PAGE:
Humanitarian Response is More Effective When it Acknowledges, Builds on and Strengthens National Capacity

Nurhaida Rahim on 07 October 2015

Nurhaida Rahim on 07 October 2015

Nurhaida Rahim currently serves as the Coordinator for the Partnership Initiative (PI)

“If you want to go fast, go alone. If you want to go far, go together” – African proverb

When a crisis happens, the humanitarian industry responds by providing aid, technical expertise and a field presence amongst other things. Largely unfamiliar with the local context, international organisations typically contract local counterparts who have the knowledge and expertise to navigate the complexities of the host country. This is the norm in most if not all humanitarian responses.

Depending on the crisis level, priorities may differ, and this affects who gets to respond and how. The need for a quick response to a crisis can result in a disincentive to work with local organisations. In certain emergency settings, some sectors are prioritised over others. For example, in South Sudan in 2014, prioritising three sectors (food security and livelihoods, WASH and health) disfavored small local NGOs to be part of the scaling-up process or contribute to the wider national response. In the same year in Iraq, limited funding to local NGOs (even with a $500million contribution by the Kingdom of Saudi Arabia to the UN for the Internally Displaced Persons response) and the UN’s focus on materials-only assistance meant that issues such as gender and protection, which are highly critical, remained inadequately addressed. If the UN had invested in local organisations that are better able to interact with the communities and thus add value to the material-only assistance, the response might have been more holistic.

Local organisations often come from the same marginalised areas as their beneficiaries and, in many ways, share the suffering of the affected population. The position they occupy within the environment, the language they speak, the understanding of their community, and their empathy could all be critical factors that can make humanitarian response not only more effective but also, importantly, mindful and respectful of local needs and capacities. For instance, when Cyclone Nargis happened, the local community did the lifesaving work first because NGOs were not allowed in.

While there have been positive developments in the field, more can be done to support the professional growth of local organisations. Building and developing national capacities will serve two goals in the long-term. Firstly, the aim is to build national capacities before a crisis hits and prepare these local organisations to be able to address what may lie ahead. This is necessary if we hope to ensure that there are adequate competencies on the ground that can respond first-hand when a crisis hits – whether such a crisis is man-made or a natural disaster. Secondly, when equipped with the skills, knowledge and tools to address the complexities of crises and potentially the aftermath, these local organisations can fulfill a critical role in supporting the development of their communities in a sustainable manner. International NGOs are not likely to stay beyond the immediate humanitarian response but local organisations are usually left to carry on with the post-crisis and early recovery work, often with minimal resources. To support their potential future role, more needs to be done to ensure they have the competencies to lead on that development front and obtain the resources needed to do so.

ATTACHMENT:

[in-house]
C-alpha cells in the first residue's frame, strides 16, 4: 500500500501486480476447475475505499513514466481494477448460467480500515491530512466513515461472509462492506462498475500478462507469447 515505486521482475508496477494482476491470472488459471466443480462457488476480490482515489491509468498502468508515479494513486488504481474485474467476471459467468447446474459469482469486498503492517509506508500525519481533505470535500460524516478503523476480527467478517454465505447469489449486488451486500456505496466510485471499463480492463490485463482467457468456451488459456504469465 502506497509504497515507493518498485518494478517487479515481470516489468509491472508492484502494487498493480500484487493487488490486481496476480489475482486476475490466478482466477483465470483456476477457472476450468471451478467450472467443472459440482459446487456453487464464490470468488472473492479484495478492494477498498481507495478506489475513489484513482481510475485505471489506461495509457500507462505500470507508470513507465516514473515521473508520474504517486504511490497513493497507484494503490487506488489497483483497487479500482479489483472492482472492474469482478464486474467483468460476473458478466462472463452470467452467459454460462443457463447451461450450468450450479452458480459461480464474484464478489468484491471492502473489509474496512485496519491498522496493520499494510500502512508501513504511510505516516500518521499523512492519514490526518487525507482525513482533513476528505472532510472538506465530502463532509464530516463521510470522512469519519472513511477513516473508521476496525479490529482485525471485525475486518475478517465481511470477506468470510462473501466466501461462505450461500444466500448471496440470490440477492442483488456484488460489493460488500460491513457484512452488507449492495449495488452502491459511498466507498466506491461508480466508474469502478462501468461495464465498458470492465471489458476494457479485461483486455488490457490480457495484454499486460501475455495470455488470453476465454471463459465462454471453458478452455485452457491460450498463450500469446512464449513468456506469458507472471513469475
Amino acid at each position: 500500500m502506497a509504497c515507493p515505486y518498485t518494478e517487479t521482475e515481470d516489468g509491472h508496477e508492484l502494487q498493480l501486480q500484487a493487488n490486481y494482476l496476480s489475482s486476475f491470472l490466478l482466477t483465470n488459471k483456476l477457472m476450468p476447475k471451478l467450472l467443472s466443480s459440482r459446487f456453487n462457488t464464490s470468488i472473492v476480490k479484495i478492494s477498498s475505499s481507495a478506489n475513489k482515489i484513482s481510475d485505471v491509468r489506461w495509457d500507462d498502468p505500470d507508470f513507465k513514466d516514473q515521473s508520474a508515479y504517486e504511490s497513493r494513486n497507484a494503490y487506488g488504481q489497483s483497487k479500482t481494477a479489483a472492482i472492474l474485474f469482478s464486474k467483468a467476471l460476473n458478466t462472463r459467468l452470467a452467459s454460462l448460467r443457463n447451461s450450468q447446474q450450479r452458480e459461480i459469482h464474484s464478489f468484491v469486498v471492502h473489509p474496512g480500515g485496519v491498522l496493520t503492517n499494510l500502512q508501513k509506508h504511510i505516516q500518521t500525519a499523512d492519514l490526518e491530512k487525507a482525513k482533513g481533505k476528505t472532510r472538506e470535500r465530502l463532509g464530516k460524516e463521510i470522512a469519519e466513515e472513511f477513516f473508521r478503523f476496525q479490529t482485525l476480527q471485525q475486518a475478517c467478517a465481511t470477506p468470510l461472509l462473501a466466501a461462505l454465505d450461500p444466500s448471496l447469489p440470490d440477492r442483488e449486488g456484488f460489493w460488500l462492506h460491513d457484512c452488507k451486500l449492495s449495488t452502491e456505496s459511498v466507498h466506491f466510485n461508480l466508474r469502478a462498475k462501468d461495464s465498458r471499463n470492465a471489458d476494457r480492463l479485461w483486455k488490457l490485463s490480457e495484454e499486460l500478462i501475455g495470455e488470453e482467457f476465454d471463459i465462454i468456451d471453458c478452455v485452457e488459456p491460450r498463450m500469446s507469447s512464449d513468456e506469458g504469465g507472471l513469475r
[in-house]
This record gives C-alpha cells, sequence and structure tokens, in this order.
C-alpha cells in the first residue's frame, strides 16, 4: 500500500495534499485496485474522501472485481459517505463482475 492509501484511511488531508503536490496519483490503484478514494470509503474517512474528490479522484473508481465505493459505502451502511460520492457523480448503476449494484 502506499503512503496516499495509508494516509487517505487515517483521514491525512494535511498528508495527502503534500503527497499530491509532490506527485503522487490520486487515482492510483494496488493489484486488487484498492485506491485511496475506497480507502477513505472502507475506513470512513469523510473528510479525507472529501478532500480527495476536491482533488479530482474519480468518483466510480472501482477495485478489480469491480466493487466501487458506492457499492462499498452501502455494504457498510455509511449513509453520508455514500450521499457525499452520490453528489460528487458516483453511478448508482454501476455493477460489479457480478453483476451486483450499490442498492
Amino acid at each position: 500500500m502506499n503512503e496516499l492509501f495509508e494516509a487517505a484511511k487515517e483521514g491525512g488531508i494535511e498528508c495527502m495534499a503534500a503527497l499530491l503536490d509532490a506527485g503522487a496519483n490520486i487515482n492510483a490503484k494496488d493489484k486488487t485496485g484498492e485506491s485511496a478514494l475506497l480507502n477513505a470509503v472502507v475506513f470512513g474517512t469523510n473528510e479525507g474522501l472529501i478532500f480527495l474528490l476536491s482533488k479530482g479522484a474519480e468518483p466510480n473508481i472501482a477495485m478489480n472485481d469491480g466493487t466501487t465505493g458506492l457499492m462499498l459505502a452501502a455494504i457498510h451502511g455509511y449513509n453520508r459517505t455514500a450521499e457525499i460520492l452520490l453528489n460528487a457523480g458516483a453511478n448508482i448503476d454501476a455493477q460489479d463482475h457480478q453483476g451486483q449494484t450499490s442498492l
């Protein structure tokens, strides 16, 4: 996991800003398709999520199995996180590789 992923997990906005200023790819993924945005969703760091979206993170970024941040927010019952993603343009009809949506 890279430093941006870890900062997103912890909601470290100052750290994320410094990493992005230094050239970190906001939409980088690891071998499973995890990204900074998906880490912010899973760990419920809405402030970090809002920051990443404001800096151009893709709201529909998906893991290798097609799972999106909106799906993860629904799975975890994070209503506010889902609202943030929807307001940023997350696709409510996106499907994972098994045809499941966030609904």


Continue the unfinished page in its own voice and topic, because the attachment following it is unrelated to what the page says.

What’s needed is for more investment and real commitment to build and develop local capacities so that they can take leadership of future humanitarian and development situations that might arise. Humanitarian response can be more effective when the following is put in place: (1) A genuine commitment to building and developing local capacities so they are better prepared for the future and, (2) Investing resources to build, develop and strengthen a culture of mutual learning and exchange of knowledge and best practices.

To do so, we need to move beyond the usual menu of trainings and look at other alternative possibilities that are appropriate to the context. Building and developing national capacities is more than just provision of training and participation in workshops, seminars and meetings. Beyond the knowledge and information that can be transferred traditionally via face-to-face trainings, other methods must be employed to support the development of national capacities to understand the nuances and essentials of running an NGO to international standards. Mentoring and coaching are two modalities that can be undertaken to develop national capacities holistically. These modalities have the opportunity to inculcate soft skills, lessons and behavioral changes than can support better leadership and management amongst local organisations. In the long term, these should translate into more effective humanitarian and development responses.

Humanitarian response can only be effective when international and local organisations are genuinely engaged in the capacity development process. Beyond developing and strengthening national capacities, a critical shift is also required in the way partnerships with these local NGOs are conceived, managed and funded. Any engagement must be undertaken in a way that draws upon the strengths and contextual knowledge and insights of all those involved in the response.

Read more about the prioritisation of national capacity in humanitarian response in the 2015 Humanitarian Accountability Report.